International Geologiical Congress - Oslo 2008

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IES-02 Earth heritage: Science, education and capacity building

 

Cretaceous vertebrate tracksites - Korean Cretaceous dinosaur coast world heritage nomination site

 

Min Huh, Chonnam National University (Republic of Korea)
Martin Lockley, University of Colorado at Denver (United States)
In-Sung Paik, Pukyong National University (Republic of Korea)
Kyung-Sik Woo, Kwangwon National University (Republic of Korea)
Jong-Deock Lim, Natural Heritage Center (Republic of Korea)
 

 

South Korea is one of the best known regions in the world for Cretaceous fossil footprints, which are also world-renowned. Korea has produced more scientifically named bird tracks (ichnotaxa) than any other region in the world. It has also produced the world's largest pterosaur tracks. Dinosaur tracksites also have the highest frequency of vertebrate track-bearing levels currently known in any stratigraphic sequence.
Among the areas that have the best track records, and the greatest scientific significance with best documentation, Korea ranks very highly. Objective analysis of important individual tracksites and tracksite regions must be based on multiple criteria including: size of site, number of tracks, trackways and track bearing levels, number of valid named ichnotaxa including types, number of scientific publications, quality of preservation.
The unique and distinctive dinosaur tracksites are known as one of the world's most important dinosaur track localities. In particular, the dinosaur track sites in southern coastal area of Korea are very unique. In the sites, we have excavated over 10,000 dinosaur tracks. The Hwasun sites show diverse gaits with unusual walking patterns and postures in some tracks. The pterosaur tracks are the most immense in the world. The longest pterosaur trackway yet known from any track sites suggests that pterosaurs were competent terrestrial locomotors. This ichnofauna contains the first pterosaur tracks reported from Asia. The Haenam Uhangri pterosaur assigns to a new genus Haenamichnus which accomodates the new ichnospecies, Haenamichnus uhangriensis. At least 12 track types have been reported from the Haman and Jindong Formations (probably late Lower Cretaceous). These include the types of bird tracks assigned to Koreanornis, Jindongornipes, Ignotornis and Goseongornipes. In addition the bird tracks Hwangsanipes, Uhangrichnus, the pterosaur track Haenamichnus and the dinosaur tracks, Brontopodus, Caririchnium, Minisauripus and at least three other unnamed morphotypes are known.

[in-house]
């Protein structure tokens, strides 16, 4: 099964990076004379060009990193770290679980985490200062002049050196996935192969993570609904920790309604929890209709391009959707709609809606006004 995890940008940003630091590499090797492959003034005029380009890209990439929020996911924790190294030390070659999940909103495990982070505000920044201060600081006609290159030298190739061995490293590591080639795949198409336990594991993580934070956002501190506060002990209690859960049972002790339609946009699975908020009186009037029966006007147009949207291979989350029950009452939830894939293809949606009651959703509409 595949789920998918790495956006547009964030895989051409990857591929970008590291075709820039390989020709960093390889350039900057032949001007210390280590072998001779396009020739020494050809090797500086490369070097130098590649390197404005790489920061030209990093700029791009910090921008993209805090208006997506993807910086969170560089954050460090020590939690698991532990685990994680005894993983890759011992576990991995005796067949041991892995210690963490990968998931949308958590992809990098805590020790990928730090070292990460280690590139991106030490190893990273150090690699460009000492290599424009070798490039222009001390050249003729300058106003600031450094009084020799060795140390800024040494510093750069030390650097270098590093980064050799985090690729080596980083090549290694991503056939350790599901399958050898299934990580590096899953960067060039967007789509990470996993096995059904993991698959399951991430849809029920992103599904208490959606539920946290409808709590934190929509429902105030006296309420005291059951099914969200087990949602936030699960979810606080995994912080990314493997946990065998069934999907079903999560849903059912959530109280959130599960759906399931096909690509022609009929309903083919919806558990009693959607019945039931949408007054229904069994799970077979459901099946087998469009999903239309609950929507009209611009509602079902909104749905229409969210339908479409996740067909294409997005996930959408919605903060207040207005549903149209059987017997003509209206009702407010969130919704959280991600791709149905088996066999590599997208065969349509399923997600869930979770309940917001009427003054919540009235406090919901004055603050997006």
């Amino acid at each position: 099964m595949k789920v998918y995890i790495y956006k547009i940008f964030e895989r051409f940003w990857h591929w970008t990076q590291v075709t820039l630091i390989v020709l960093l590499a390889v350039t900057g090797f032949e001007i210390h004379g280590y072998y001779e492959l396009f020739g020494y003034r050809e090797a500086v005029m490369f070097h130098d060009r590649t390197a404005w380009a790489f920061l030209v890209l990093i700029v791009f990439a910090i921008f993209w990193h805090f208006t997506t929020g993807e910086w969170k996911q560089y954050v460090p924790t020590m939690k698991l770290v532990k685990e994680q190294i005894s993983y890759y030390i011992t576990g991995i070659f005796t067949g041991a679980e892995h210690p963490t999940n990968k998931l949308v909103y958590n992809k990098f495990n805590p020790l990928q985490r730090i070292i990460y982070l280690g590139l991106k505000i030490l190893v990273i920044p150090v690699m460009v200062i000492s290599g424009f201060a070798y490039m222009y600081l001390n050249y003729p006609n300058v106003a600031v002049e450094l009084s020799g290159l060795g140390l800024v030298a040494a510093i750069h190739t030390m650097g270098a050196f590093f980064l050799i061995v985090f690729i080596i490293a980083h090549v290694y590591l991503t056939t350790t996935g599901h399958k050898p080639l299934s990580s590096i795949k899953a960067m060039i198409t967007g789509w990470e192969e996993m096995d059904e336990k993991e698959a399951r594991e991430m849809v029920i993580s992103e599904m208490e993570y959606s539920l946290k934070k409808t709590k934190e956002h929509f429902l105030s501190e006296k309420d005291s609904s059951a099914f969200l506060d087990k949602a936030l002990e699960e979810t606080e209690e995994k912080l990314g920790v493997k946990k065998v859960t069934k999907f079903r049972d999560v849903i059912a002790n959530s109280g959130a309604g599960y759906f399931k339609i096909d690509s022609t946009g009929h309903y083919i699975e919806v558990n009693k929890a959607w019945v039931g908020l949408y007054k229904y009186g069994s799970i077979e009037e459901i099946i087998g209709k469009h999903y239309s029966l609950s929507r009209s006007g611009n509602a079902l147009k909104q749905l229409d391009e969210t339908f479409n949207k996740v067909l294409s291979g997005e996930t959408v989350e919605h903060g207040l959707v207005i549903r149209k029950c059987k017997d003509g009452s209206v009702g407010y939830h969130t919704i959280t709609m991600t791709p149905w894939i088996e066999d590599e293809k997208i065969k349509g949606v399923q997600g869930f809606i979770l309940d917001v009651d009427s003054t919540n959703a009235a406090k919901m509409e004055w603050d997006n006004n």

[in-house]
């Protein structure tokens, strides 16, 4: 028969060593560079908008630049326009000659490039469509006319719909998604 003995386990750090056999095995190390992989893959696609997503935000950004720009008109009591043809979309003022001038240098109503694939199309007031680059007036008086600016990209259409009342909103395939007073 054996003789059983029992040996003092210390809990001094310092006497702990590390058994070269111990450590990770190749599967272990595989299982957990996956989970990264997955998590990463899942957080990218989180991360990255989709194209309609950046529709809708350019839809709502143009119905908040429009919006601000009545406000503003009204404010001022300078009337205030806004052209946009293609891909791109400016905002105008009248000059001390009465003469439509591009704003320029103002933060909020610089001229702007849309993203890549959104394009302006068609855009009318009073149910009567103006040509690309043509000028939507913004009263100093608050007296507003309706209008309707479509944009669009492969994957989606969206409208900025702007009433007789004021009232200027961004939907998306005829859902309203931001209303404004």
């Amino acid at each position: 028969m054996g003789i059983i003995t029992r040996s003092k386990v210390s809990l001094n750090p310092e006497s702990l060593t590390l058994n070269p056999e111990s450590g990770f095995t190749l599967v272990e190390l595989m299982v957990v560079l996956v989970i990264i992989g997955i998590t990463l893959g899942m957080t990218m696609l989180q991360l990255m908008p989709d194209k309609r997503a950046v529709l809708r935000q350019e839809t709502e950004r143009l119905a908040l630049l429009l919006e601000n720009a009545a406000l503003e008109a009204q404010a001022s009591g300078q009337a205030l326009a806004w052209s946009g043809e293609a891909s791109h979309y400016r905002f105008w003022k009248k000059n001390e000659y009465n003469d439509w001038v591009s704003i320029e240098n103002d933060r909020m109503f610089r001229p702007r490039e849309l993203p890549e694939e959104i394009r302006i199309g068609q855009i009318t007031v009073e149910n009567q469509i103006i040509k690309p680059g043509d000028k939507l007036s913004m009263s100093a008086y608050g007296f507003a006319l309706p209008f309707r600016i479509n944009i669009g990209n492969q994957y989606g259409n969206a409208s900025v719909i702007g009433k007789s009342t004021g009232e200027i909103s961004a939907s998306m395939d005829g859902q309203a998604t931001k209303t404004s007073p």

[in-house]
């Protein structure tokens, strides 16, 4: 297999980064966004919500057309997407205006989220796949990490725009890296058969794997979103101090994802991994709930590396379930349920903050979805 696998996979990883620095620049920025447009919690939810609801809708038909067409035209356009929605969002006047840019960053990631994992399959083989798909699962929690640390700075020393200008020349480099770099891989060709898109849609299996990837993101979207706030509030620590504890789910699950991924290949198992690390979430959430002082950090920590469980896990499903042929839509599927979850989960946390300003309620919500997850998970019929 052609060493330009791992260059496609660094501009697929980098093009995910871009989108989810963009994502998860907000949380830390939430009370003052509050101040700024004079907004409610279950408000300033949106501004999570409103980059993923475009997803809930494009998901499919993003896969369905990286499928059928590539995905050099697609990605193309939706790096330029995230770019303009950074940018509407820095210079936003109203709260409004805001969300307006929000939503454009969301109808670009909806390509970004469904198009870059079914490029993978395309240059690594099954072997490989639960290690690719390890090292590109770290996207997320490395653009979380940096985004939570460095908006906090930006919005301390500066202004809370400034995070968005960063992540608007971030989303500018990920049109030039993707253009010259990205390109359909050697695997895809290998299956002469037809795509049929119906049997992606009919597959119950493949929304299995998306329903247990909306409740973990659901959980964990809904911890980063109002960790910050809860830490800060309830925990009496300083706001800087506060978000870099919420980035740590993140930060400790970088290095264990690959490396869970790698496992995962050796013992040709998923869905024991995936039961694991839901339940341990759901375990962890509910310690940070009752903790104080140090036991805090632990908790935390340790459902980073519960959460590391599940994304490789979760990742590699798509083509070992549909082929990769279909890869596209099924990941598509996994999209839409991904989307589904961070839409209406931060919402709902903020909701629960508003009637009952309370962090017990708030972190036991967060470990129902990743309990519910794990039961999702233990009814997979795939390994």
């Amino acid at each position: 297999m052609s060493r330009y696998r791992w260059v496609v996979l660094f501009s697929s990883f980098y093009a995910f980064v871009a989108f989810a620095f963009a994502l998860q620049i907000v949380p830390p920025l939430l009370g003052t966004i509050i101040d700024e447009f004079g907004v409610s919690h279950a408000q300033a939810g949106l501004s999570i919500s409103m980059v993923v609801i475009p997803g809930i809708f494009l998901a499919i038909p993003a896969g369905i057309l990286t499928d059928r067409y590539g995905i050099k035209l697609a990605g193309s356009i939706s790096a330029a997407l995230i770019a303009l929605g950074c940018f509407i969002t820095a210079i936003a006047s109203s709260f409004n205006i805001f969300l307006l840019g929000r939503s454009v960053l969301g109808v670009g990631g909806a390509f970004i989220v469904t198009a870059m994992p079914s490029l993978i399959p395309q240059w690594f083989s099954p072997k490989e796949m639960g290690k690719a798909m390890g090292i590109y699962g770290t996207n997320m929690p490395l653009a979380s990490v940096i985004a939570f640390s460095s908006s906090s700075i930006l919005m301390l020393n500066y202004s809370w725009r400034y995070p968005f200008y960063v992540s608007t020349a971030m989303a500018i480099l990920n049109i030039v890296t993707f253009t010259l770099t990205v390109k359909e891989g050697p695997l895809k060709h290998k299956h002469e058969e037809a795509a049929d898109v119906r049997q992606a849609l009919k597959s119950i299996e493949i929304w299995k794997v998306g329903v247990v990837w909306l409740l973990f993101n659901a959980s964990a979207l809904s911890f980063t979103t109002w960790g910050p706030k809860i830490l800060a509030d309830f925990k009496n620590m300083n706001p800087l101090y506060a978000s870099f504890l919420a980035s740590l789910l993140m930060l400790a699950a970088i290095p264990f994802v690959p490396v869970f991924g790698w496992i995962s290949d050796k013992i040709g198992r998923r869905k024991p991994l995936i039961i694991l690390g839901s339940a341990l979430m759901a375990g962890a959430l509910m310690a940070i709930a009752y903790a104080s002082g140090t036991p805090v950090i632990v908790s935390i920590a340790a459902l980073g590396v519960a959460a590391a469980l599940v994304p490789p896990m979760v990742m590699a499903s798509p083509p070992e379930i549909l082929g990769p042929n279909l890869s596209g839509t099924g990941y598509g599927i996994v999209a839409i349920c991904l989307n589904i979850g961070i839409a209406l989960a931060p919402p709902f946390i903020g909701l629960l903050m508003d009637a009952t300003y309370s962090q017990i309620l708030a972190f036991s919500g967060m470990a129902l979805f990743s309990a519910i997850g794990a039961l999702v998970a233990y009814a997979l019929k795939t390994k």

A total of 52 clutches containing 390 dinosaur eggs occur in several stratigraphic formations including seven dinosaur egg localities. The other fossils including turtles, crocodiles, fishes, wood fossil, plants, trace fossils and microfossils have also been discovered. The occurrences of Korean dinosaurs in diverse stratigraphic formations and sedimentological setting and in diverse sizes and morphotypes provide an opportunity to study the palaeoecologic and palaeoenvironmental conditions of the sites of the Late Cretaceous dinosaurs. Korea could serve as a global vertebrate ichnological standard for Cretaceous terrestrial sequences, and allow correlation with Japanese marine sequences to the east and classic Chinese sites to the west. The region plays a pivotal role in helping us understand vertebrate evolution and paleoecology on the margins of the Asian continent during the Cretaceous.

 

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